These principles are well illustrated by a number of regional training networks in Africa driven by SIOP and PROS members in southern (African Paediatric Fellowship Programme and Access to Care1) [3], eastern (Mulago National Referral Hospital in Uganda and Global Hope from Texas Children’s Hospital in the USA2), western (Ghana College and World Child Cancer,3 a foundation in the UK) and northern Africa (Groupe Franco-Africain d’Oncologie Pédiatrique [Francophone-African Group of Paediatric Oncology or GFAOP],4 and Children’s Cancer Hospital in Egypt5). Contextually authentic training and professional development is possible and creates relationships and systems which lead to ongoing clinical support (with extensive use of telemedicine) and research collaborations. These programmes help to build local capacity and reduce dependency on foreign expertise. They are also a much better guarantee of skills retention.

1  https://theapfp.org/

2  https://www.texaschildrensglobalhealth.org/global-hope

3  https://worldchildcancer.org/

4  https://www.gfaop.org/

5  https://www.57357.org/en/home-page/


From a research perspective south-south collaborations have led to the development of clinical trial groups such as Asociación Hemato-Oncológica Pediátrica de Centro América [Pediatric Hematology-Oncology Association of Central America],6 GFAOP, Grupo América Latina de Oncología Pediátrica [Latin American Pediatric Oncology Group],7 Indian Pediatric Hematology Oncology Group (IPHOG)8 and CANCaRe Africa,9 accruing children into clinical trials using adapted therapy regimes and reporting the results. There is also scope for co-operation between regional WHO structures and regional political groupings. A recent publication by SIOP Africa Continental members calls on the WHO African Region and the African Union to collaborate to advance the WHO GICC, and the cause of childhood cancer in general [4].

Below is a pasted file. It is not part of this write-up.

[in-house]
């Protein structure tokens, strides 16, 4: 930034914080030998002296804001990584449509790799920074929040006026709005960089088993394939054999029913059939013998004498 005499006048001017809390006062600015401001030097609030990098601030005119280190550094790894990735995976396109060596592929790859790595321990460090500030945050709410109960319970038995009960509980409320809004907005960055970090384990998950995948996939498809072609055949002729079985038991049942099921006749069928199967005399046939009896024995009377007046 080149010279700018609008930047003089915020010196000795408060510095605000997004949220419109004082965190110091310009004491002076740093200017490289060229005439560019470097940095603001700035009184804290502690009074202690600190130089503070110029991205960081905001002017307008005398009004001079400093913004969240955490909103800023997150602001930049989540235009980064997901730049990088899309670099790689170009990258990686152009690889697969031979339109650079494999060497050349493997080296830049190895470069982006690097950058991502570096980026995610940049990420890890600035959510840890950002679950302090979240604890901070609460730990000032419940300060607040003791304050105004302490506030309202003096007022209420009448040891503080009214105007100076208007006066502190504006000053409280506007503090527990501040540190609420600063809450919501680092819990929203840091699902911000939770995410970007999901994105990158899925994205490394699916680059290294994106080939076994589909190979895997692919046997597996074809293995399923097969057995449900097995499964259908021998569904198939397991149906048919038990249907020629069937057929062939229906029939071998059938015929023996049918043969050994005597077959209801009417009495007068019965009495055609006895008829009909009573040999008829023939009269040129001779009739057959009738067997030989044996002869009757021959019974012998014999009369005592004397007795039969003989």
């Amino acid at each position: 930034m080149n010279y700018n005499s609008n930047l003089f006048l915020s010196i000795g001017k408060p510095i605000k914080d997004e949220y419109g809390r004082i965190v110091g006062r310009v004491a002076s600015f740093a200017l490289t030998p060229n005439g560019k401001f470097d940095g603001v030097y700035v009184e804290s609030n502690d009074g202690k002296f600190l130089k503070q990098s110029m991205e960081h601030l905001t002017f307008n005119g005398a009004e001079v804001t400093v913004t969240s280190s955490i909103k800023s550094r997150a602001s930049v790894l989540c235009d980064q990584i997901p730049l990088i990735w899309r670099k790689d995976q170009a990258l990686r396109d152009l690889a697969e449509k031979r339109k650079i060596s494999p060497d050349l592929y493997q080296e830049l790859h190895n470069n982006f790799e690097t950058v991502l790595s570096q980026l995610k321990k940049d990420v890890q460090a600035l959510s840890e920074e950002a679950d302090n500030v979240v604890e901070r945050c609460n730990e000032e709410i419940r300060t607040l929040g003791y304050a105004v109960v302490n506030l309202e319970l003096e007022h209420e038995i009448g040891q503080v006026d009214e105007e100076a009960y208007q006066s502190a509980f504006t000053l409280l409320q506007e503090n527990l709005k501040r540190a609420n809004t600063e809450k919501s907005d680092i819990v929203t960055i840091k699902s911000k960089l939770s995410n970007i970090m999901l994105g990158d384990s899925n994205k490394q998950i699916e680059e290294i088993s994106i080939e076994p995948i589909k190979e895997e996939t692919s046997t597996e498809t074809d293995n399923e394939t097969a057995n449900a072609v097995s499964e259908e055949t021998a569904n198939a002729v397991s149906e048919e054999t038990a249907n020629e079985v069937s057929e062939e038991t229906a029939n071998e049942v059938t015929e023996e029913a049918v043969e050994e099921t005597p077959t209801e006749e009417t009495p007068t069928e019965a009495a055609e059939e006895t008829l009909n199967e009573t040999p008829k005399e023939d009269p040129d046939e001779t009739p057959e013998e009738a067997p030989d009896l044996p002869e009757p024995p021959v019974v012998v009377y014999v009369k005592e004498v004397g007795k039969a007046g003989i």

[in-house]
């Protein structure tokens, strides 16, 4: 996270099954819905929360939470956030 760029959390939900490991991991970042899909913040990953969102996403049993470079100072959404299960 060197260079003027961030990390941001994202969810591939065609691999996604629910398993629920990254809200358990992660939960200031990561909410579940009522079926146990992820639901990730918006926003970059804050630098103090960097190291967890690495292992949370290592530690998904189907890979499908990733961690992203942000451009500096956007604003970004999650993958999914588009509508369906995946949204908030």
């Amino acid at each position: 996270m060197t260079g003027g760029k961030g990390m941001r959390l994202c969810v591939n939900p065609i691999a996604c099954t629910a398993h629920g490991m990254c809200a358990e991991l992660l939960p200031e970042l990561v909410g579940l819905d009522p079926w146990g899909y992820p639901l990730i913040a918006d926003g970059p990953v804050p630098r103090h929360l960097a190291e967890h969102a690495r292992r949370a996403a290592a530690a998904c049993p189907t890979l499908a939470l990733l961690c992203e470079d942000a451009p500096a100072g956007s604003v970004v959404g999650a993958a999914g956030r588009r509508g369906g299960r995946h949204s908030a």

6  https://www.facebook.com/ahopca/

7  https://grupogalop.org/

8  https://www.inphog.org/

9  https://siop-online.org/cancareafrica/


Summary

For over 50 years, SIOP has served as an international forum for childhood cancer stakeholders including clinicians, scientists, researchers, parents, survivors and advocates, conducting work throughout the year, and convening at each multidisciplinary annual SIOP Congress to share best practices and progress. SIOP’s Continental Branch structure and congresses strengthen regional participation, contributions and collaboration. The SIOP Global Mapping Programme, now complete for two continents (Africa and Latin America) [5, 6] and moving forward on a third (Asia), will eventually enable us to locate and share a map with every centre and facility for paediatric cancer in the world. SIOP’s role in the WHO GICC is critical to galvanise local support for government action to address disparities in access to care, universal health coverage to include childhood cancer treatment as well as follow-up surveillance for survivors and to ensure essential medicines and technologies are available for all children and adolescents regardless of where they live. SIOP now counts approximately 3,000 members from over 128 countries, 39% of them from more than 60 LMIC. We are a Society with deep multidisciplinary expertise from around the world on all aspects of childhood cancer care working in collaboration with key stakeholders including governments, civil society organisations and funders to improve the lives of children/adolescents with cancer everywhere in all ways.